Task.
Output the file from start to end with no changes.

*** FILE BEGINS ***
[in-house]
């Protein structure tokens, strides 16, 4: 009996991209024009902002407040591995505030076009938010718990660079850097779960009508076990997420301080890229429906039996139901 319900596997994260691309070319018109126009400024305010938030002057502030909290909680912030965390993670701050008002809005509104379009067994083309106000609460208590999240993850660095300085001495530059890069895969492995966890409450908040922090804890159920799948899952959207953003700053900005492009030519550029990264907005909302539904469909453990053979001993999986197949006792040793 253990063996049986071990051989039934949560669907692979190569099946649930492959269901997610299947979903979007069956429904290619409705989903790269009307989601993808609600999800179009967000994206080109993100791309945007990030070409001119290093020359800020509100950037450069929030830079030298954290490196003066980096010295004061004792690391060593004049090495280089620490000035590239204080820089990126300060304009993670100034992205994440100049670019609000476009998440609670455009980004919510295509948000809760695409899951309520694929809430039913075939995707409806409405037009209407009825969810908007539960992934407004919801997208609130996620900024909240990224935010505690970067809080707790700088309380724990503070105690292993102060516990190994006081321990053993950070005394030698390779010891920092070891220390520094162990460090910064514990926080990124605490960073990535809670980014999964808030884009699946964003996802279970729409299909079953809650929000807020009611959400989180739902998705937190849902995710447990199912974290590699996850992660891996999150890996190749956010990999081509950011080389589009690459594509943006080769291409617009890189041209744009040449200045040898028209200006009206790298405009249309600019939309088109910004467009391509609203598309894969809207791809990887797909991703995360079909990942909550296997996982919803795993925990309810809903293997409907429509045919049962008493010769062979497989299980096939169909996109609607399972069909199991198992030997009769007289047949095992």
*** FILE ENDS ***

[in-house]
């Protein structure tokens, strides 16, 4: 009996991209024009902002407040591995505030076009938010718990660079850097779960009508076990997420301080890229429906039996139901 319900596997994260691309070319018109126009400024305010938030002057502030909290909680912030965390993670701050008002809005509104379009067994083309106000609460208590999240993850660095300085001495530059890069895969492995966890409450908040922090804890159920799948899952959207953003700053900005492009030519550029990264907005909302539904469909453990053979001993999986197949006792040793 253990063996049986071990051989039934949560669907692979190569099946649930492959269901997610299947979903979007069956429904290619409705989903790269009307989601993808609600999800179009967000994206080109993100791309945007990030070409001119290093020359800020509100950037450069929030830079030298954290490196003066980096010295004061004792690391060593004049090495280089620490000035590239204080820089990126300060304009993670100034992205994440100049670019609000476009998440609670455009980004919510295509948000809760695409899951309520694929809430039913075939995707409806409405037009209407009825969810908007539960992934407004919801997208609130996620900024909240990224935010505690970067809080707790700088309380724990503070105690292993102060516990190994006081321990053993950070005394030698390779010891920092070891220390520094162990460090910064514990926080990124605490960073990535809670980014999964808030884009699946964003996802279970729409299909079953809650929000807020009611959400989180739902998705937190849902995710447990199912974290590699996850992660891996999150890996190749956010990999081509950011080389589009690459594509943006080769291409617009890189041209744009040449200045040898028209200006009206790298405009249309600019939309088109910004467009391509609203598309894969809207791809990887797909991703995360079909990942909550296997996982919803795993925990309810809903293997409907429509045919049962008493010769062979497989299980096939169909996109609607399972069909199991198992030997009769007289047949095992």